To overcome this a ring infiltrometer consisting of a set of two concentric rings (Fig 3.11) is used. In this two rings as inserted into the ground and water is maintained on the soil surface, in both the rings, to a common fixed level.

The outer ring provides a water jacket to the filtering water of the inner ring and hence prevents the spreading out of the f water of the inner tube. The measurements of water volume is done on the inner ring only.

Disadvantages of flooding-type infiltrometers:

1.The raindrop-impact effect is not simulated

2. The driving of the tube or rings disturbs the soil structure

3. The results of the infiltrometer depend to some extent on their size with the larger meters giving less rates than the smaller ones; this is due to the border effect.

Rainfall Simulator

In this a small plot of land, of about 2 m x 4 m size, is provided with a series of nozzles on the longer side with arrangements to collect and  measure the surface runoff rate.

The specially designed nozzles produce raindrops falling from a height of 2 in and are capable of producing various intensities of rainfall.

Experiments are conducted under controlled conditions with various combinations of intensities and durations and the surface runoff is measured in each case.

Using the water-budget equation involving the volume of rainfall, infiltration and runoff, the infiltration rate and its variation with time are calculated.

If the rainfall intensity is higher than the infiltration rate, infiltration-capacity values are obtained. Rainfall simulator type infiltrometers given lower values than flooding­ type infiltrometers.

This is due to the effect of the rainfall impact and turbidity of the surface water present in the former.

Other links:

Water Table




EVAPORIMETER – Estimation of evaporation is of utmost importance in many hydrologic problems associated with planning and operation of reservoirs and irrigation systems.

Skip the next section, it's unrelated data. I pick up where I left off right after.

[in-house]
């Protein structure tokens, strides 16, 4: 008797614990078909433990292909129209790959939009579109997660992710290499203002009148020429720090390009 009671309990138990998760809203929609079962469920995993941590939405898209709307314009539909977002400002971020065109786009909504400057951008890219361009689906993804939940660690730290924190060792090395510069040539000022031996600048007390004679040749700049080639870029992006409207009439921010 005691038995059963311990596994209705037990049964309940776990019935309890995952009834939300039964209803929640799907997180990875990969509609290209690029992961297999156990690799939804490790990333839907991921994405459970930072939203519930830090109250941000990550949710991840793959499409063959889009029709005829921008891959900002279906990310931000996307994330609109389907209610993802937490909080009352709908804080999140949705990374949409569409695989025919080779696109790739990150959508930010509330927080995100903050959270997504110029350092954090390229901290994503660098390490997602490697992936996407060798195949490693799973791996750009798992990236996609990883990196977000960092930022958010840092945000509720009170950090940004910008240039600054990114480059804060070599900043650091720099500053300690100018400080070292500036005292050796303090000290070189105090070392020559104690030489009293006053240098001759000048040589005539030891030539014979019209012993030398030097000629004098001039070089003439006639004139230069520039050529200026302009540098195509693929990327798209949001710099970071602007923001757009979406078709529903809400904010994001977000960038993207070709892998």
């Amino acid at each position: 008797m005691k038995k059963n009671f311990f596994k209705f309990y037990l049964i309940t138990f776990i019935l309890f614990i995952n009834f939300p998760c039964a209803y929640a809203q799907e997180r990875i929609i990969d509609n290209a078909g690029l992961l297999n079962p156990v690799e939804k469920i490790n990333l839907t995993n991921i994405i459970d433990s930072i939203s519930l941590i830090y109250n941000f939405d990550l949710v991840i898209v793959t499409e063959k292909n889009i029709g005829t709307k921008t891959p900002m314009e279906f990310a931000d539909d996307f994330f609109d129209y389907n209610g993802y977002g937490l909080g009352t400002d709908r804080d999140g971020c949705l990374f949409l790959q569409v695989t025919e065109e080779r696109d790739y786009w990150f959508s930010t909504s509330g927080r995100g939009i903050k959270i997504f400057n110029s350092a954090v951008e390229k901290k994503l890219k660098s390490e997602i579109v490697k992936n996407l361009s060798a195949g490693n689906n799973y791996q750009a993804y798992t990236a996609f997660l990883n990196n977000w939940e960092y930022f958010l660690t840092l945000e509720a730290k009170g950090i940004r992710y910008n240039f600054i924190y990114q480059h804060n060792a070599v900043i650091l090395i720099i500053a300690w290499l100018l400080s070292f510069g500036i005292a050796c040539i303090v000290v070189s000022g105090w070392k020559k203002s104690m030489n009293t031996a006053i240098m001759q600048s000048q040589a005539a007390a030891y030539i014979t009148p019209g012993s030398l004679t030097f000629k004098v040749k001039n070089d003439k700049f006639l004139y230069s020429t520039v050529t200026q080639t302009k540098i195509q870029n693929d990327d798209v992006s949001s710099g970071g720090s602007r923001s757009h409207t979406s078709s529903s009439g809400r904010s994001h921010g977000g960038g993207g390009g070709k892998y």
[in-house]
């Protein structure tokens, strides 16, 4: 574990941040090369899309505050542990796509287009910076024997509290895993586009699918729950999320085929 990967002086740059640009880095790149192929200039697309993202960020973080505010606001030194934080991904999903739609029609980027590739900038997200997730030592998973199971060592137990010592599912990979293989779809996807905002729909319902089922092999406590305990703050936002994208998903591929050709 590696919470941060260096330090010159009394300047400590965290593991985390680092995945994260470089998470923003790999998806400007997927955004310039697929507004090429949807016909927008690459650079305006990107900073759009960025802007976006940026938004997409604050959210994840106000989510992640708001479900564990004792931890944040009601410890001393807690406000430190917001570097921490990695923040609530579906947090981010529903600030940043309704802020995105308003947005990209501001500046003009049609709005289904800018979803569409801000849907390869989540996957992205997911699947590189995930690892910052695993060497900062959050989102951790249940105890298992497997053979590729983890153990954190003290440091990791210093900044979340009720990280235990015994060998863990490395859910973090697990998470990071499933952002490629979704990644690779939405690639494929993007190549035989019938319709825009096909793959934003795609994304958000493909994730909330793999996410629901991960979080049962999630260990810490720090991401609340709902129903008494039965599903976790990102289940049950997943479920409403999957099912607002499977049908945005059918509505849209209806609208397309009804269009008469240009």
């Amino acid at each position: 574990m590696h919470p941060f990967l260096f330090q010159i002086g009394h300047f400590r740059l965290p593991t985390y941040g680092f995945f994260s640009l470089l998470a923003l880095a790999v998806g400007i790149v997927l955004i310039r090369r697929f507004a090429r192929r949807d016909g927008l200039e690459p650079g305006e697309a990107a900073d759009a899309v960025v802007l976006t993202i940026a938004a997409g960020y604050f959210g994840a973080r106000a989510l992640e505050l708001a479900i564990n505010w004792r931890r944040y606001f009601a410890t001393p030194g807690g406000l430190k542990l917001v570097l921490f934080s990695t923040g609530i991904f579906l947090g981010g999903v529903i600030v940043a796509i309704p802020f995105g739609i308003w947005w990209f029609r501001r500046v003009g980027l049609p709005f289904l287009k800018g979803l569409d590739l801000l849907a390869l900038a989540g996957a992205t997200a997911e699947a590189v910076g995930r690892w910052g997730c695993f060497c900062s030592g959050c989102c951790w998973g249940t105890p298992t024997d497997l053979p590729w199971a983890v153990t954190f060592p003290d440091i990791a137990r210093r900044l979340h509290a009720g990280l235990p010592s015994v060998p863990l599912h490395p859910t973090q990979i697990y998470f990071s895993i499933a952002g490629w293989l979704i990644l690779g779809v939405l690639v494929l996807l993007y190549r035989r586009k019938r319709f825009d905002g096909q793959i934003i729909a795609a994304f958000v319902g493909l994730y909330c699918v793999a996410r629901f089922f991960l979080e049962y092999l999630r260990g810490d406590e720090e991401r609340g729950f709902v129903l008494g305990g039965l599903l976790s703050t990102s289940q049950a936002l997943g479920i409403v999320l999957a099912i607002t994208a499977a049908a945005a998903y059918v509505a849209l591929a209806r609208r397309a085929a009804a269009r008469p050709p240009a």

In arid zones, this estimation is particularly important to conserve the scarce water resources.

However, the exact measurement of evaporation from a large body of water is indeed one of the most difficult tasks.

The amount of water evaporated from a water surface is estimated by the following methods

o Using evaporimeter data

o Empirical evaporation equations

o Analytical methods

Types of Evaporimeters

Evaporimeters are water-containing pans which are exposed to the atmosphere and  the loss of water by evaporation measured in them at regular intervals. Meteorological data, such as humidity, wind movement, air and water temperatures and precipitation are also noted along with evaporation measurement.

Class A Evaporation Pan:

It is a standard pan of 1210mm diameter and 255 depth used by the US Weather Bureau and is known as Class A Land pan. The depth of water is maintained between 18cm and 20cm (Fig. 3.1).

The pan is normally made of unpainted galvanised iron sheet. Monel metal is used where corrosion is a problem. The pan is placed on a wooden platform of 15 cm height above the ground to allow free circulation of air below the pan. Evaporation measurements are made by measuring the depth of water with a hook gauge in a stilling well.


ISI Standard pan

This pan evaporimeter specified by IS 5973- also known as modified Class A Pan, consists of a pan l in diameter with 255 mm of depth. The pan is made of copper sheet of 0.9 mm thickness, tinned inside and painted white outside (Fig. 3.2).


A fixed point gauge indicates the level of water. A calibrated cylindrical measure is used to add or remove water maintaining the water level in the pan to a fixed mark.

The top of the pan is covered fully with a hexagonal wire netting of galvanized iron to protect the water in the pan from birds. Further, the presence of a wire mesh makes the water temperature more uniform during day and night.

The evaporation from this pan is found to be less by about 14% compared to that from unscreened pan. The pan is placed over a square wooden platform of 1225 mm width and 100 mm height to enable circulation of air underneath the pan.

Colorado Sunken Pan

This pan, 920 mm square and 460 mm deep is made up of unpainted galvanized iron sheet and buried into the ground within 100 mm of the top (Fig. 3.3). The chief advantage of the sunken pan is that radiation and aerodynamic characteristics are 5 to those of a lake.


(i) difficult to detect leaks,

(ii) extra care is needed to keep the surrounding area free from tall grass, dust etc.

(iii) expensive to install.

Pan Coefficient C

Evaporation pans are not exact models of large reservoirs and have the following principal drawbacks